The role of lesser snow geese as nitrogen processors in a sub-arctic salt marsh
- Cite this article as:
- Ruess, R.W., Hik, D.S. & Jefferies, R.L. Oecologia (1989) 79: 23. doi:10.1007/BF00378235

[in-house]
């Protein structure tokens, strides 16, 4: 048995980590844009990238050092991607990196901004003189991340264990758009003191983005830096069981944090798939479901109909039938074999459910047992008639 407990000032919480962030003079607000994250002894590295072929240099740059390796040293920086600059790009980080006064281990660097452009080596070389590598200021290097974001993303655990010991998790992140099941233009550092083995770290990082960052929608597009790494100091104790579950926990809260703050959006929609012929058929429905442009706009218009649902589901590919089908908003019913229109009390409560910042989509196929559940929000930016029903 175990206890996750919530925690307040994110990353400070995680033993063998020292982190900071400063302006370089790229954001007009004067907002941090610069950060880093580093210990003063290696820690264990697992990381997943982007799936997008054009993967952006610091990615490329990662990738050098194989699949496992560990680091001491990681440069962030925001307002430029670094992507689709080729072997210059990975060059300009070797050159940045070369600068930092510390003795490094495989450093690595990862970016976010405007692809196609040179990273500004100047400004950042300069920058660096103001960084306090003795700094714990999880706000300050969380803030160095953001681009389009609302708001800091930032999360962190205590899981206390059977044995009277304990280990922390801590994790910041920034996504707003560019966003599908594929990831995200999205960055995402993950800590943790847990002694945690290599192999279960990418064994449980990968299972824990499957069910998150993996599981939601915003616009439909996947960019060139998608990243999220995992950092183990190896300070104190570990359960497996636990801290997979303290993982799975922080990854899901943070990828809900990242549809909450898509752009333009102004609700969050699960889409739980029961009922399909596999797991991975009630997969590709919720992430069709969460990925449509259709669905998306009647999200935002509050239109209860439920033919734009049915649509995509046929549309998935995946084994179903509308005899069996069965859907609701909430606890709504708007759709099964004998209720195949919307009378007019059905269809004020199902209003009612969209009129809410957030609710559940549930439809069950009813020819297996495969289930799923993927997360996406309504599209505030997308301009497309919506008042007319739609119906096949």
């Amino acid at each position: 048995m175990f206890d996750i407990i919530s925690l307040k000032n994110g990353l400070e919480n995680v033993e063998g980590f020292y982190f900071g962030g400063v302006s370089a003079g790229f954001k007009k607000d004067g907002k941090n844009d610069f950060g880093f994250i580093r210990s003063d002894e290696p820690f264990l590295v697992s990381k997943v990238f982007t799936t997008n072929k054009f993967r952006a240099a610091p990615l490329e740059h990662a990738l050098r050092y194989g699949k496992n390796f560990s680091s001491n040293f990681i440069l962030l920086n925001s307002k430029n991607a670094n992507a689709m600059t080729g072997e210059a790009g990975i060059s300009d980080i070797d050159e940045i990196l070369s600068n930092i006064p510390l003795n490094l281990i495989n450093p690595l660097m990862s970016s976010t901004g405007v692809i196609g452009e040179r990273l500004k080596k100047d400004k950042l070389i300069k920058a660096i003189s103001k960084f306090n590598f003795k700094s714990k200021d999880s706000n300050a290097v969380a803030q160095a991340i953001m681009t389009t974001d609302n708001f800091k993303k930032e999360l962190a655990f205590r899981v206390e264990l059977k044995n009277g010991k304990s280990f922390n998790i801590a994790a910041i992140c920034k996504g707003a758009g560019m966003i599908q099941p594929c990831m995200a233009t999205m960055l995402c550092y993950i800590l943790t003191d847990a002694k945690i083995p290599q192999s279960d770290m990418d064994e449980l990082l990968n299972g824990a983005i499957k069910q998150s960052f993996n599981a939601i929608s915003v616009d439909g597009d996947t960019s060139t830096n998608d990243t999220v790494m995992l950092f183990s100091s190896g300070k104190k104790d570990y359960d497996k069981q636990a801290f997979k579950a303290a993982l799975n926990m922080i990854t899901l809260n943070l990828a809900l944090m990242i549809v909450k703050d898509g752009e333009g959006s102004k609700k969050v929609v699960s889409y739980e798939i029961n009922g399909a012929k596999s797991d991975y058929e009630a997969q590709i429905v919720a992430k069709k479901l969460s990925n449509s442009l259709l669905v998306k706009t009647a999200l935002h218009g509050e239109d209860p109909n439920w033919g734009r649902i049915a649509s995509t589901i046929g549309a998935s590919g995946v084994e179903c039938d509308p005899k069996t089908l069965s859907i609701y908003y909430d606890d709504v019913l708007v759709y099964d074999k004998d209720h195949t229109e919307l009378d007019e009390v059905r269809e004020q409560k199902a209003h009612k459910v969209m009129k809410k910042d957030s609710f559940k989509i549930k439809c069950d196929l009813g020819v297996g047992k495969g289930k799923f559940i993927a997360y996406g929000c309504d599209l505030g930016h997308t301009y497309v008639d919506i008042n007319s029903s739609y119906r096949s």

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Ammonia volatilization losses from faeces of Lesser Snow Geese were measured during the summer of 1987 on the salt-marsh flats at La Pérouse Bay. Amounts of ammonia volatilized increased with increasing ambient temperature, and ranged from 1.0 to 15.1 mg N per 100 mg of nitrogen present as soluble ammonium ions at the start of the 8-h experiment. Using estimates of faecal deposition reported previously, the annual loss via volatilization was estimated at 0.08 g N m-2, or 7.9% of the nitrogen present in goose faeces. Percent change in soluble ammonium ions in fresh faeces after 8 h ranged from -51.1% to +41.1%, indicating that net mineralization of organic nitrogen occurred in some of the faeces. Microbial respiration of fresh goose faeces increased exponentially with temperature. However, variable rates of net mineralization per unit rate of respiration indicated that the substrate quality affected microbial immobilization and thus net nitrogen mineralization. In feeding experiments, captive goslings grazed different types of vegetation, each with distinctive nutritional qualities. Forage quality had significant effects on goose feeding behavior and subsequent rates of nitrogen mineralization in fresh faeces. Net nitrogen mineralization rates in faeces from geese which grazed the three vegetation types ranged from 1.31 to 4.97 mg NH4+−N gDW-1 24 h-1. Because plant growth in this salt marsh is nitrogen-limited, where swards are grazed, mineralization of organic faecal nitrogen represents an essential link in the maintenance of the flow of nitrogen into the sediments and the sustained growth of vegetation at a time when most required by the geese.